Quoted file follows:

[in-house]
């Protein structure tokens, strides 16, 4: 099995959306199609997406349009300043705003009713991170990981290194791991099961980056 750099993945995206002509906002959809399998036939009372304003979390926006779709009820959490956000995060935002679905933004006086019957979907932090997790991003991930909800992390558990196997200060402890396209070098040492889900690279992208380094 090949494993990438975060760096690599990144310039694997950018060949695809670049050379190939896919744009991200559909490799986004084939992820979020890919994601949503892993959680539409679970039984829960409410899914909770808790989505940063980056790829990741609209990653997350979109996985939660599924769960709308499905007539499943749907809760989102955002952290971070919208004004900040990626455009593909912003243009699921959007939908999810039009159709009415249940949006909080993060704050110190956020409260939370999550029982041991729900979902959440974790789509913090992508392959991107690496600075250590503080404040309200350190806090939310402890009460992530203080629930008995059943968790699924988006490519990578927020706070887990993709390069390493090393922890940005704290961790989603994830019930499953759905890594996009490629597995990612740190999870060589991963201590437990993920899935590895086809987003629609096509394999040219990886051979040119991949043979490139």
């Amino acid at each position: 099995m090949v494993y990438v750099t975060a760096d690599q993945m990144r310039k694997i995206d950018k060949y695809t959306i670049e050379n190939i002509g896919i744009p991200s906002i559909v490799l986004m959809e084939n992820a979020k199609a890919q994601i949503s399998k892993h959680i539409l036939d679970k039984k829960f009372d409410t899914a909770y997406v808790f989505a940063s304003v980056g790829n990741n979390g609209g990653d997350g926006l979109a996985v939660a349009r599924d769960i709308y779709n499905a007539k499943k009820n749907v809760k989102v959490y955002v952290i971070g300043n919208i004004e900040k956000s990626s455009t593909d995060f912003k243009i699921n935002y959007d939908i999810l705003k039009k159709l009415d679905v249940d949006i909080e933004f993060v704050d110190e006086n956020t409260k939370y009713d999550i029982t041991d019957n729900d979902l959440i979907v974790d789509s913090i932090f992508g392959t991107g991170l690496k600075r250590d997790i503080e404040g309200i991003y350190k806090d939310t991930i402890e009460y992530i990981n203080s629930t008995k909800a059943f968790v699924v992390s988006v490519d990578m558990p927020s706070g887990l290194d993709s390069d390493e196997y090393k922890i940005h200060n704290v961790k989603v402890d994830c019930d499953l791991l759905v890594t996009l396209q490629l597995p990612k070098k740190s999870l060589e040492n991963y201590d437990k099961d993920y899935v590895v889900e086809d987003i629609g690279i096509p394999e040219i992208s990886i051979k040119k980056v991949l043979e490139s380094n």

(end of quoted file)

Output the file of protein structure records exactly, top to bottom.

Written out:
[in-house]
């Protein structure tokens, strides 16, 4: 099995959306199609997406349009300043705003009713991170990981290194791991099961980056 750099993945995206002509906002959809399998036939009372304003979390926006779709009820959490956000995060935002679905933004006086019957979907932090997790991003991930909800992390558990196997200060402890396209070098040492889900690279992208380094 090949494993990438975060760096690599990144310039694997950018060949695809670049050379190939896919744009991200559909490799986004084939992820979020890919994601949503892993959680539409679970039984829960409410899914909770808790989505940063980056790829990741609209990653997350979109996985939660599924769960709308499905007539499943749907809760989102955002952290971070919208004004900040990626455009593909912003243009699921959007939908999810039009159709009415249940949006909080993060704050110190956020409260939370999550029982041991729900979902959440974790789509913090992508392959991107690496600075250590503080404040309200350190806090939310402890009460992530203080629930008995059943968790699924988006490519990578927020706070887990993709390069390493090393922890940005704290961790989603994830019930499953759905890594996009490629597995990612740190999870060589991963201590437990993920899935590895086809987003629609096509394999040219990886051979040119991949043979490139």
């Amino acid at each position: 099995m090949v494993y990438v750099t975060a760096d690599q993945m990144r310039k694997i995206d950018k060949y695809t959306i670049e050379n190939i002509g896919i744009p991200s906002i559909v490799l986004m959809e084939n992820a979020k199609a890919q994601i949503s399998k892993h959680i539409l036939d679970k039984k829960f009372d409410t899914a909770y997406v808790f989505a940063s304003v980056g790829n990741n979390g609209g990653d997350g926006l979109a996985v939660a349009r599924d769960i709308y779709n499905a007539k499943k009820n749907v809760k989102v959490y955002v952290i971070g300043n919208i004004e900040k956000s990626s455009t593909d995060f912003k243009i699921n935002y959007d939908i999810l705003k039009k159709l009415d679905v249940d949006i909080e933004f993060v704050d110190e006086n956020t409260k939370y009713d999550i029982t041991d019957n729900d979902l959440i979907v974790d789509s913090i932090f992508g392959t991107g991170l690496k600075r250590d997790i503080e404040g309200i991003y350190k806090d939310t991930i402890e009460y992530i990981n203080s629930t008995k909800a059943f968790v699924v992390s988006v490519d990578m558990p927020s706070g887990l290194d993709s390069d390493e196997y090393k922890i940005h200060n704290v961790k989603v402890d994830c019930d499953l791991l759905v890594t996009l396209q490629l597995p990612k070098k740190s999870l060589e040492n991963y201590d437990k099961d993920y899935v590895v889900e086809d987003i629609g690279i096509p394999e040219i992208s990886i051979k040119k980056v991949l043979e490139s380094n």